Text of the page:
Joseph Stack, who flew his plane into an IRS building, turns out to hold a greivance against... the Tax Reform Act of 1986. Yes, I know -- your first guess for the issue that set him off was going to be SCHIP expansion.
But the 1986 tax reform turns out to be something of a magnet for political loons. In 1999, Donald Trump noisily pondering a presidential run, centering on the issue of his opposition to that measure. It turned out to be a flimsy basis for a populist insurgency.
I wrote about this forgotten comic episode in a 1999 Diarist. Here's the relevant portion:
The basis for Trump's candidacy, aside from his opposition to Buchanan, is the tired conceit of the businessman-hero: "Having prevailed over a severe (and largely government-created) setback in my own industry, I know the tough decisions a chief executive has to make to return to prosperity." Of course, the life-metaphor argument also suggests another possibility: that, if we elected Trump, he would take the best years of our national life and then dump us to go be president of a younger, more beautiful country, such as Fiji.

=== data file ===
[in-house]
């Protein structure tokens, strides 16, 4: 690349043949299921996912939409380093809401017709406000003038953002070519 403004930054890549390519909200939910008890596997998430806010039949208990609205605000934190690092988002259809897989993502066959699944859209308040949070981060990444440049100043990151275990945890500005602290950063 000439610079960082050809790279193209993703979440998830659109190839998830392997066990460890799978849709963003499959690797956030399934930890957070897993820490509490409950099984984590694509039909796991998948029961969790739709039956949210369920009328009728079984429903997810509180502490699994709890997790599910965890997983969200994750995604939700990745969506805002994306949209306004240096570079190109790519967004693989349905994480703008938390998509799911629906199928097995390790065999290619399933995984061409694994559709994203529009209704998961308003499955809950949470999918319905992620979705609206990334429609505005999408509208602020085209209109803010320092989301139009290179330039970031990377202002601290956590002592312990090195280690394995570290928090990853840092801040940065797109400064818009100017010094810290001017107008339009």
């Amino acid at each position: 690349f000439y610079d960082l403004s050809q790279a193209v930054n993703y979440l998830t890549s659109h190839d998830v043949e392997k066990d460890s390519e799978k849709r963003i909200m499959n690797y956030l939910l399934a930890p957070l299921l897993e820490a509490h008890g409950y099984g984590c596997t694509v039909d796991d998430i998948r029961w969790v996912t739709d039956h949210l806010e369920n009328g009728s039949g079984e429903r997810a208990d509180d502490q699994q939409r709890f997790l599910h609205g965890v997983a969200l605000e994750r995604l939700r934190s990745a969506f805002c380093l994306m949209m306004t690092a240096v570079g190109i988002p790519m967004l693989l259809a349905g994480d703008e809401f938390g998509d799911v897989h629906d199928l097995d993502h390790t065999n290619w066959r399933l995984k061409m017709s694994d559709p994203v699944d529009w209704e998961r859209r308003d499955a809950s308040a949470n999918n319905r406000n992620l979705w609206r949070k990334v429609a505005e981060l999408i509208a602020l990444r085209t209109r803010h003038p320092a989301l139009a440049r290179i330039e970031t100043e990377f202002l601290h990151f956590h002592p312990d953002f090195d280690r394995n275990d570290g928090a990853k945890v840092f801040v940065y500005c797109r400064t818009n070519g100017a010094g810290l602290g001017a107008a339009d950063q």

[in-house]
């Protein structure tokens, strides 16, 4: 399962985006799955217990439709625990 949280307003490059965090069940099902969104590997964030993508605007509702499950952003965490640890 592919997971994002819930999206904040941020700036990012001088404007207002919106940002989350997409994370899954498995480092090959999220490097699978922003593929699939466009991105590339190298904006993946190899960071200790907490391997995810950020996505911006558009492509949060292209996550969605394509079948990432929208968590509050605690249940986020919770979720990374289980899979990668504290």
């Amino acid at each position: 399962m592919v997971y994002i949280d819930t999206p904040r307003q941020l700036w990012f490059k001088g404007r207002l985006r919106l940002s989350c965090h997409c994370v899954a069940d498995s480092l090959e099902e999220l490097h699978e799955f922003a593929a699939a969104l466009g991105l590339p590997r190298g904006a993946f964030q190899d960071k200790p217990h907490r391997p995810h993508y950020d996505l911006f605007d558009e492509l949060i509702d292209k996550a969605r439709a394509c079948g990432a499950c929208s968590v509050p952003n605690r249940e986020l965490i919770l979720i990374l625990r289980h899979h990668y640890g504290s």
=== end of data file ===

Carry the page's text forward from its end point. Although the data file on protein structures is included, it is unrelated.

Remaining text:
Trump's candidacy is actually quite remarkable--it manages to embody all of populism's bombastic ignorance without including any of its reformist impulses. On the one issue about which he has a strong and well-formed view, Trump is aligned with the Beltway's lobbying elite. His core belief, which he brings up at every opportunity, is that all the world's evils stem from the Tax Reform Act of 1986. This is a strange bogeyman for a member of the Reform Party. The Tax Reform Act was a remarkable triumph of populism and reformism. It wiped out thousands of special loopholes and exemptions in the tax code and then used the proceeds to cut tax rates almost in half. Just about every economist, from right to left, approves of this measure; when there are too many loopholes in the tax code, businesses make decisions on the basis of tax law, which creates inefficient drag on the free market. This is what happened during the early '80s in real estate. The tax incentives for commercial real estate were so generous that they encouraged developers to construct buildings purely for tax purposes, even if nobody would lease them. It was a classic horror story of a centrally planned economy: the government was paying people such as Trump to build empty, useless office towers. The Tax Reform Act eliminated these subsidies and used the savings to lower tax rates across the board, resulting in a fairer, more efficient system--and forcing Trump off the federal teat. Trump is so bitter about this that last May he penned an op-ed attacking Bill Bradley for having championed tax reform 13 years earlier. Tax reform was "one of the worst ideas in recent history," wrote Trump. "When sweeping changes are abruptly enacted, as they were by Mr. Bradley, it puts those businesses in a bad spot." Cue the violin: "People who were banking their retirement on a condominium or a house saw their dreams destroyed. It was a hard time for developers like me." Yes, forcing people to create things that have actual economic value can be cruel. The Reform Party already has Buchanan to shelter factory workers from the ravages of capitalism. Somebody has to speak for the endangered real estate mogul.